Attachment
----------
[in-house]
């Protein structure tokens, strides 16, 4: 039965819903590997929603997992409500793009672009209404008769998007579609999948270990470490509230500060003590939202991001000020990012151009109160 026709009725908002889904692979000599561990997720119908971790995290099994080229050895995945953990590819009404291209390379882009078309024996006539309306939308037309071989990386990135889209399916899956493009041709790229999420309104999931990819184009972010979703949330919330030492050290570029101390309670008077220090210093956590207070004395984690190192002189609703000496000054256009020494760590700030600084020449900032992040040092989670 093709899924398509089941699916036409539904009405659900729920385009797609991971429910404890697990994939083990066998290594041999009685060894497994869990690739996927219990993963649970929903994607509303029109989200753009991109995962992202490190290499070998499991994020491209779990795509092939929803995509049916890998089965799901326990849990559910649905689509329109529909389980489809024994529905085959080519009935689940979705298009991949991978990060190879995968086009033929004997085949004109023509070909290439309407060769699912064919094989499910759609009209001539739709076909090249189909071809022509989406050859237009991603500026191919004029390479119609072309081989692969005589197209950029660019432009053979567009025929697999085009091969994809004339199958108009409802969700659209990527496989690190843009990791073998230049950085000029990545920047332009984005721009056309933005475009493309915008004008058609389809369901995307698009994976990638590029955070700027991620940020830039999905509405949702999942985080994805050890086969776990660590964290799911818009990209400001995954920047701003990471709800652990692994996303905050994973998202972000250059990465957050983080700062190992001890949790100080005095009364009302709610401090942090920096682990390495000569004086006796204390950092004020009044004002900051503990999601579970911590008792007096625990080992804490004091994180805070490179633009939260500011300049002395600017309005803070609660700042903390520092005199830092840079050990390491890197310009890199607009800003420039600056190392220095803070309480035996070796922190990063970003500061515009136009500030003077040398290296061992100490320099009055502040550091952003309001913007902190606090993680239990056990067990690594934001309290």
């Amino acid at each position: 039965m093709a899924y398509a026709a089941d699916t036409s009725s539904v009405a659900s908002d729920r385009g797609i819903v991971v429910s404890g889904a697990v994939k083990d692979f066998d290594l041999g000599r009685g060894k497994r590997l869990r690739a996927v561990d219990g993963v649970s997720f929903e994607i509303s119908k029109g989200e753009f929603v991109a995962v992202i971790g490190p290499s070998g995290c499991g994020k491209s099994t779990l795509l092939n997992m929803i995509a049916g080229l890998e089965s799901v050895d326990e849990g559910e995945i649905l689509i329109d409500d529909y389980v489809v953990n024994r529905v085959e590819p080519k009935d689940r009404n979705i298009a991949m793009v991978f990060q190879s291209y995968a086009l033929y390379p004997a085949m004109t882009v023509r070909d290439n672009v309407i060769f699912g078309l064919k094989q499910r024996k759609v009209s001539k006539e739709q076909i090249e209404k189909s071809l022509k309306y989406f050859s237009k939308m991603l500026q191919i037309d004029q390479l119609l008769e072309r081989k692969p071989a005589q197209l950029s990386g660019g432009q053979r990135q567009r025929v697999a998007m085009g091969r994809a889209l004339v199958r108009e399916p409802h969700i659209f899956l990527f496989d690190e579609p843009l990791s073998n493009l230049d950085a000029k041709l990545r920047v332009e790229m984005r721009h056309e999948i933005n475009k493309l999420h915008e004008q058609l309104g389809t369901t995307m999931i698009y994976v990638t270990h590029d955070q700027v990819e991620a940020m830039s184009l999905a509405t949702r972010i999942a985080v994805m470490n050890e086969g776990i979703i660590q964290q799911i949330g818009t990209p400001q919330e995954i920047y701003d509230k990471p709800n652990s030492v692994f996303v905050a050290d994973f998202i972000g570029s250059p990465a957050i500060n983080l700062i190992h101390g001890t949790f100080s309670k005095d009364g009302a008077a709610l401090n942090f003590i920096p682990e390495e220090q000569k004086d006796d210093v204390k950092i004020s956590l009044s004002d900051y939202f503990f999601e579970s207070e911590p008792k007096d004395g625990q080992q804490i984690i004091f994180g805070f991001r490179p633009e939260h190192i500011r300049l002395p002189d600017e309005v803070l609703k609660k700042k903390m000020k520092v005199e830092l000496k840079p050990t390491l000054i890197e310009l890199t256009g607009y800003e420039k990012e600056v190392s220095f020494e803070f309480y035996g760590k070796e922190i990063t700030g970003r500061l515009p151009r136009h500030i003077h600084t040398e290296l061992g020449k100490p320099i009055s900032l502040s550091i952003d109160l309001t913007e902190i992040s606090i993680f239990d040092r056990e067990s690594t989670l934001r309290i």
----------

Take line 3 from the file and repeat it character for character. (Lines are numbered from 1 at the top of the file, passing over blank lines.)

């Amino acid at each position: 039965m093709a899924y398509a026709a089941d699916t036409s009725s539904v009405a659900s908002d729920r385009g797609i819903v991971v429910s404890g889904a697990v994939k083990d692979f066998d290594l041999g000599r009685g060894k497994r590997l869990r690739a996927v561990d219990g993963v649970s997720f929903e994607i509303s119908k029109g989200e753009f929603v991109a995962v992202i971790g490190p290499s070998g995290c499991g994020k491209s099994t779990l795509l092939n997992m929803i995509a049916g080229l890998e089965s799901v050895d326990e849990g559910e995945i649905l689509i329109d409500d529909y389980v489809v953990n024994r529905v085959e590819p080519k009935d689940r009404n979705i298009a991949m793009v991978f990060q190879s291209y995968a086009l033929y390379p004997a085949m004109t882009v023509r070909d290439n672009v309407i060769f699912g078309l064919k094989q499910r024996k759609v009209s001539k006539e739709q076909i090249e209404k189909s071809l022509k309306y989406f050859s237009k939308m991603l500026q191919i037309d004029q390479l119609l008769e072309r081989k692969p071989a005589q197209l950029s990386g660019g432009q053979r990135q567009r025929v697999a998007m085009g091969r994809a889209l004339v199958r108009e399916p409802h969700i659209f899956l990527f496989d690190e579609p843009l990791s073998n493009l230049d950085a000029k041709l990545r920047v332009e790229m984005r721009h056309e999948i933005n475009k493309l999420h915008e004008q058609l309104g389809t369901t995307m999931i698009y994976v990638t270990h590029d955070q700027v990819e991620a940020m830039s184009l999905a509405t949702r972010i999942a985080v994805m470490n050890e086969g776990i979703i660590q964290q799911i949330g818009t990209p400001q919330e995954i920047y701003d509230k990471p709800n652990s030492v692994f996303v905050a050290d994973f998202i972000g570029s250059p990465a957050i500060n983080l700062i190992h101390g001890t949790f100080s309670k005095d009364g009302a008077a709610l401090n942090f003590i920096p682990e390495e220090q000569k004086d006796d210093v204390k950092i004020s956590l009044s004002d900051y939202f503990f999601e579970s207070e911590p008792k007096d004395g625990q080992q804490i984690i004091f994180g805070f991001r490179p633009e939260h190192i500011r300049l002395p002189d600017e309005v803070l609703k609660k700042k903390m000020k520092v005199e830092l000496k840079p050990t390491l000054i890197e310009l890199t256009g607009y800003e420039k990012e600056v190392s220095f020494e803070f309480y035996g760590k070796e922190i990063t700030g970003r500061l515009p151009r136009h500030i003077h600084t040398e290296l061992g020449k100490p320099i009055s900032l502040s550091i952003d109160l309001t913007e902190i992040s606090i993680f239990d040092r056990e067990s690594t989670l934001r309290i």